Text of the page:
Tuesday, 30 August 2022

Sarah Butterfield (Fe. 2010-12) is a trailblazer in activewear. She has co-founded Olive Ridley, which sells sustainable activewear online. Named after a breed of turtle, Olive Ridley is designed and made in Europe and all the pieces are made from Econyl. 

Sarah spoke about the challenges and opportunities faced creating a brand in lockdown, and her dreams for Olive Ridley. 

Let’s start at the beginning – where did the idea come from for Olive Ridley?

My best friend and I came up with the idea in lockdown! We did not really know what to do with our spare time, as we would normally go to the gym or see friends, and obviously couldn't do that anymore… We noticed there was a real gap in the market for sustainable active wear. Sustainability has obviously always been important, but it seems to suddenly people are taking more interest in it and whilst there are plenty of sustainable clothing brands, there is not much activewear that is sustainable. Whilst the big activewear brands like Lululemon and Sweaty Betty were bringing about sustainable lines, it is a very small part of their business, and most of the clothing is still made unsustainably. So, we decided to start our own business.

We both had a bit of savings to invest in the business, mostly thanks to not being able to spend any money during lockdown, and so Olive Ridley was born.

How Olive Ridley sustainable? What fabrics do you use?

It is made from a fabric called Econyl. Econyl is a form of nylon that is made entirely from waste products. It is made from a range of post-consumer waste including abandoned fishing nets, carpets and rigid textiles.

It has great eco-friendly credentials; the use of abandoned fishing nets helps clean up the oceans where entanglement in abandoned nets causes the death of many thousands of whales, dolphins and other sea life every year.

All our activewear is designed in the UK and manufactured in Europe in a family run factory and is packaged and sent in the most eco-friendly way.

Has it been a challenge to find fabrics that work for performance?

We have got two separate lines:  our strength set which uses one type of fabric and is tailored, in a way that means it's got lots of different panels and sections that are really compressing. It's really flattering and has been designed for weights and running. There is also our Flex range, which is a really soft material. It’s got no seams and feels like you're not wearing anything. Econyl lends itself to these different uses incredibly well.

We’ve worked with a designer from the beginning to get the fit right in the fabric, which is so important with activewear.

How long did it take from the initial idea to selling the clothes to customers?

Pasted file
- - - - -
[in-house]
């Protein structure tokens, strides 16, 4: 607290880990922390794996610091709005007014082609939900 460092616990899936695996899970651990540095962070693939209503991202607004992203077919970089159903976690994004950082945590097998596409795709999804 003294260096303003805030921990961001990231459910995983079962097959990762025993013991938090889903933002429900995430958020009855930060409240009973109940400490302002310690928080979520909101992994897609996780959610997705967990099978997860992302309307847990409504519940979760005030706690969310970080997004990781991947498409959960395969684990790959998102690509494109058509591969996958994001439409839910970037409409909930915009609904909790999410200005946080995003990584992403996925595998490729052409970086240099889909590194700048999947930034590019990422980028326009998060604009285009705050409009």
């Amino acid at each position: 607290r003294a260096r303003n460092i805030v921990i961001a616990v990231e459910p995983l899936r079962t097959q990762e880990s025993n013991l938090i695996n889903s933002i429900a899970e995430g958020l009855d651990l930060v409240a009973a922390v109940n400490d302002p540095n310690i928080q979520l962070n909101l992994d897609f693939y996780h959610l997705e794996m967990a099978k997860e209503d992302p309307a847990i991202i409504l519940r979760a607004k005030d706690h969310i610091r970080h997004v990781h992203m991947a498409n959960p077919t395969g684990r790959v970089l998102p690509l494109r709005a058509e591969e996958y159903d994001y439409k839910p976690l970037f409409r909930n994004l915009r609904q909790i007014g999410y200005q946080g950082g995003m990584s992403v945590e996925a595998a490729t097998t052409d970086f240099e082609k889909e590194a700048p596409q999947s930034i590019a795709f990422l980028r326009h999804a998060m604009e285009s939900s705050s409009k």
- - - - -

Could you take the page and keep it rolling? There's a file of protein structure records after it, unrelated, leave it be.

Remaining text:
Perhaps a little quicker than might have been due to lockdown – around 18 months. We both had full time jobs but a lot of free time to focus on building the business!

Getting the fit of the clothes right was what took the longest but was totally worth it.

Why do you think has made you a successful business so far?

I’m an operations manager and my co-founder, Sophie, works in sales, and the combination of our two backgrounds has been great. We are also really, really passionate about it and the brand being successful, which is key.

How have you been marketing the brand and where do you sell it?

We have mostly been using Instagram, with influencers and trying to get our name out there! We also appeared in Wonderland magazine recently.

We currently sell everything through our website, and the ultimate goal is to be the activewear brand!

What has been the most challenging part of setting up the business?

The balancing act! We both got new jobs just as we were about to launch Olive Ridley, so we went from jobs where we could quite easily give a bit of time to starting up into jobs where we were working so much more, and it was difficult to find the time to commit to the brand.

The budgeting was also a challenge as it was something we hadn’t done before. This was  especially the case for us, as we had to order stock from someone else in bulk and we had to put an awful lot of budget towards that first round of stock. Once we went to launch, it was tough to find money to spend on marketing as the initial costs are very high.

 It has also been tricking getting the name out there. It has been difficult with Instagram as its algorithm means it isn’t straightforward to get your posts widely seen. But we are growing slowly!

How did being at Brighton College help you in business?

I did maths and economics for A-level, which have really helped with the operations side of running the business. As a school, it was always a place that encouraged everyone to just ‘have a go’ without being afraid of failure. This has definitely helped my mindset in setting up Olive Ridley!

What advice would you give to someone thinking about setting up a business like Olive Ridley?

If you think there's a gap in the market and you're really passionate about what the product is: go for it! If you really believe in your idea, and think it is going somewhere, then you will be willing to put in the time needed to grow it.

Before you start, map out your budgets and timelines and speak to other people in the industry to see if you’re being realistic. And when you really think your plan is going to work… give it a try!

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